The Harbinger Online

Sleep Tips for the Lethargic High Schooler

PATTERSON Lucy

It’s 11 p.m. and I have yet to make a dent in my pile of homework. Between studying for a biology test, reading “The Great Gatsby”, finishing a radicals worksheet and working on five maps, I’m exhausted. But tonight will be another sleepless night; another night filled with homework. And I must resist the urge to crawl into my bed.

As high school students, we’ve all been there. Those days when school becomes more important than sleep and we must chose between getting an A or those coveted 8 hours of sleep. In fact, only 15% of high school students reported getting the recommended 8-10 hours of sleep a night, according to the National Sleep Foundation.

Failing to reach the recommended amount of sleep can cause many mental problems – a decrease in concentration, limits in memory and the inability to solve problems, to name a few. Translation: staying awake during a precalc lesson on exponents may be struggle.

But sleep doesn’t only affect the mind. Lack of sleep can cause the body to gain weight and acne breakouts. And no one finds it fun to wake up with a huge pimple on their forehead.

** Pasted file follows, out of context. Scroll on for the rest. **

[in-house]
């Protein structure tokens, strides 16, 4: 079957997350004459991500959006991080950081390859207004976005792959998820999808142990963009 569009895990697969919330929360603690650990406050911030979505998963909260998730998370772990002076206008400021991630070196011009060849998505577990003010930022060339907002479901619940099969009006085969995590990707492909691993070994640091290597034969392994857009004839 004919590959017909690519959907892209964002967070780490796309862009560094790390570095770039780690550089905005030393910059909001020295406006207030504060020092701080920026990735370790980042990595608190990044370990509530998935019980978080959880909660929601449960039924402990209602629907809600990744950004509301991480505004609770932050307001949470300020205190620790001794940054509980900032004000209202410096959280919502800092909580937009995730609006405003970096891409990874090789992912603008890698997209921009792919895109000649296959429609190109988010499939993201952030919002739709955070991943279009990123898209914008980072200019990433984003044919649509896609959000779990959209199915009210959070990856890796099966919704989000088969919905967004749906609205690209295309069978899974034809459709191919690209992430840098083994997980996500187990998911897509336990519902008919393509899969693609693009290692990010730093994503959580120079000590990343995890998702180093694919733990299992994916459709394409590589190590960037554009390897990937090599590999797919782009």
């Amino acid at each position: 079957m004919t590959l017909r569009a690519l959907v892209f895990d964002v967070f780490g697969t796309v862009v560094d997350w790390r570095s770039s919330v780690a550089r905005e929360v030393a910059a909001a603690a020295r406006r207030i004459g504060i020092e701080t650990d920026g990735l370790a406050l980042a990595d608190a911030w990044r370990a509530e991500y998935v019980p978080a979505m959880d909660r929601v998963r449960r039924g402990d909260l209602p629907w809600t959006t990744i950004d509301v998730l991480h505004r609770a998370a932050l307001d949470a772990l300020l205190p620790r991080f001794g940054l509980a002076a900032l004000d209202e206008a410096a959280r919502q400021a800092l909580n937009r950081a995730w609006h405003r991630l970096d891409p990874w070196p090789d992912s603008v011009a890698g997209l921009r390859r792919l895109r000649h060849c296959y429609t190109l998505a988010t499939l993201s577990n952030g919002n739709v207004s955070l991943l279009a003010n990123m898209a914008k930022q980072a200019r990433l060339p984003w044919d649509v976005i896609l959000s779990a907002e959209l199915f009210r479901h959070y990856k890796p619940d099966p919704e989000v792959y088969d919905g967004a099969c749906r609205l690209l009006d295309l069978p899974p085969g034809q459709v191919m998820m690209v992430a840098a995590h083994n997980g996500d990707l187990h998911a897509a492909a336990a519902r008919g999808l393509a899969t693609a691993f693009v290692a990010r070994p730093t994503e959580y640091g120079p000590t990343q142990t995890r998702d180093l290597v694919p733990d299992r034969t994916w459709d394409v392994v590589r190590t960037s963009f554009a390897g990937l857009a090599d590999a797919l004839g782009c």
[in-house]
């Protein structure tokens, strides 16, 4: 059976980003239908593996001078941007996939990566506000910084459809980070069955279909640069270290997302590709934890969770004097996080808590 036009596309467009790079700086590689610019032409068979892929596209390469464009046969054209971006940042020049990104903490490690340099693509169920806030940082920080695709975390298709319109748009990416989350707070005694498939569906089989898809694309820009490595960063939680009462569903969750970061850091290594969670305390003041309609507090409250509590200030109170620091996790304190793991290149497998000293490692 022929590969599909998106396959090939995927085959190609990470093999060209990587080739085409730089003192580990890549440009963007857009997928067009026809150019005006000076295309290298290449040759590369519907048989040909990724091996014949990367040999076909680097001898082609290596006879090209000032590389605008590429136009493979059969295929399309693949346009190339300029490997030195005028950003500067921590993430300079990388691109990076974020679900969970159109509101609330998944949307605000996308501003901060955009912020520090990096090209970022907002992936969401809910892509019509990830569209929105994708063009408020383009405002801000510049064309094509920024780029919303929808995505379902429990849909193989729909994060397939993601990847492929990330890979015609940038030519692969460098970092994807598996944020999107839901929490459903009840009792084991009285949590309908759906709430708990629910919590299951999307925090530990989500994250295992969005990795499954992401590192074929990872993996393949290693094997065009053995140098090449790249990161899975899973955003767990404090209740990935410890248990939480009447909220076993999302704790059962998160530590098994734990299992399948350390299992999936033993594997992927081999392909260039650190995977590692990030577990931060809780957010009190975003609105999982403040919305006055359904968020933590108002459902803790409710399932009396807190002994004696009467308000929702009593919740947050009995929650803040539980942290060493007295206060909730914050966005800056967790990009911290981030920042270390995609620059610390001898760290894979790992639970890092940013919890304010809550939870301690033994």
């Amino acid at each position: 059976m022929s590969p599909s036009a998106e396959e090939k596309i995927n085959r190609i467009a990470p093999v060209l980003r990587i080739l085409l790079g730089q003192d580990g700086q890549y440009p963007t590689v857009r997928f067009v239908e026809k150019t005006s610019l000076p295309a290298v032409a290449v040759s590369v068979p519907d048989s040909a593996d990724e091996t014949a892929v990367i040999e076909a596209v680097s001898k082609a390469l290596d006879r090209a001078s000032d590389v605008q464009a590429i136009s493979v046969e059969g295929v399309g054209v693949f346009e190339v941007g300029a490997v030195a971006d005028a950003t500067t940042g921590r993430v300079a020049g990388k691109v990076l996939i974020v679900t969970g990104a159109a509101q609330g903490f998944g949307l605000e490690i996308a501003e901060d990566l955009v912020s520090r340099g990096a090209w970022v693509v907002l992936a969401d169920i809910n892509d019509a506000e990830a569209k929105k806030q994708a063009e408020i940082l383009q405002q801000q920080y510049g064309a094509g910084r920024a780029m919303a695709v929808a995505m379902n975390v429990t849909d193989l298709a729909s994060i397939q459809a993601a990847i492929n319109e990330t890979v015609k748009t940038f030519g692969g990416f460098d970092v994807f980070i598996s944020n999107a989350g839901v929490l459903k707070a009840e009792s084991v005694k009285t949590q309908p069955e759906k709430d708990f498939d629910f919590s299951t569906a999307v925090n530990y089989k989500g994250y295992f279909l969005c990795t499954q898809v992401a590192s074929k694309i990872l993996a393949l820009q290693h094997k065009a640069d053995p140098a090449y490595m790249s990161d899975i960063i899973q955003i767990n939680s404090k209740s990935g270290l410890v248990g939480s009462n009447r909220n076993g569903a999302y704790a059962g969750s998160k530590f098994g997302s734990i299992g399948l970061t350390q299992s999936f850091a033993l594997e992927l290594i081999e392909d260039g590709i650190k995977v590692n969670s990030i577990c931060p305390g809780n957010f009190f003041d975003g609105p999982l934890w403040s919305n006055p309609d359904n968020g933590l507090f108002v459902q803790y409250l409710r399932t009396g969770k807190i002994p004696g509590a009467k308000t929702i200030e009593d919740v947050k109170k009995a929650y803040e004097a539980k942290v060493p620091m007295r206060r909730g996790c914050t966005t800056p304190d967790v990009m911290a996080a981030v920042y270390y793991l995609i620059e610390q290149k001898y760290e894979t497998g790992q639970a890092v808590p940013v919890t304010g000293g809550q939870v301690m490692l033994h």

As junior year begins, I want – correction – need to be on my game every day. And that starts with sleep. I challenge you to try these tips for a better night’s rest this school year:

    1. Don’t procrastinate. After school, go home, eat a quick snack and get to work. This will allow you to finish homework earlier and get to sleep on time, instead of starting homework at 9 p.m.
    2. Limit caffeine. While stopping at the coffee shop after a late night gives you a quick pick-me-up, caffeine can affect your sleep at night. Try to limit caffeine  to one cup of coffee per day, the earlier in the morning, the better.
    3. Take a power nap. Naps are proven to help sleep at night, if you time them correctly. Taking a short nap in the afternoon can help you fall asleep at night. Just make sure that it’s not longer than one hour or too close to bedtime.
    4. Put away technology. I know that this is such a common tip, but it’s useful. Put away your phone one hour before you go to sleep and instead, read a book or do a coloring page before bed. This will allow your brain to relax and prepare for sleep.

The next time you consider skipping a night’s sleep, remember that it’s a take it or lose it deal. Once sleep is lost, you can’t make make it back up by sleeping more later. And I would recommend that you take it, your future will thank you.

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Lucy Patterson

Lucy Patterson is a junior at Shawnee Mission East and is a second-year staffer on the Harbinger. Lucy is a copy editor, print news section editor and podcast editor. When Lucy is not in room 521, she can often be found in the SME pool with other girl’s swim team members or studying for her IB classes. In her very little free time, Lucy enjoys reading Emily Griffin novels and watching reruns of The Office. Lucy has found a true passion for journalism and can’t wait ... Read Full »

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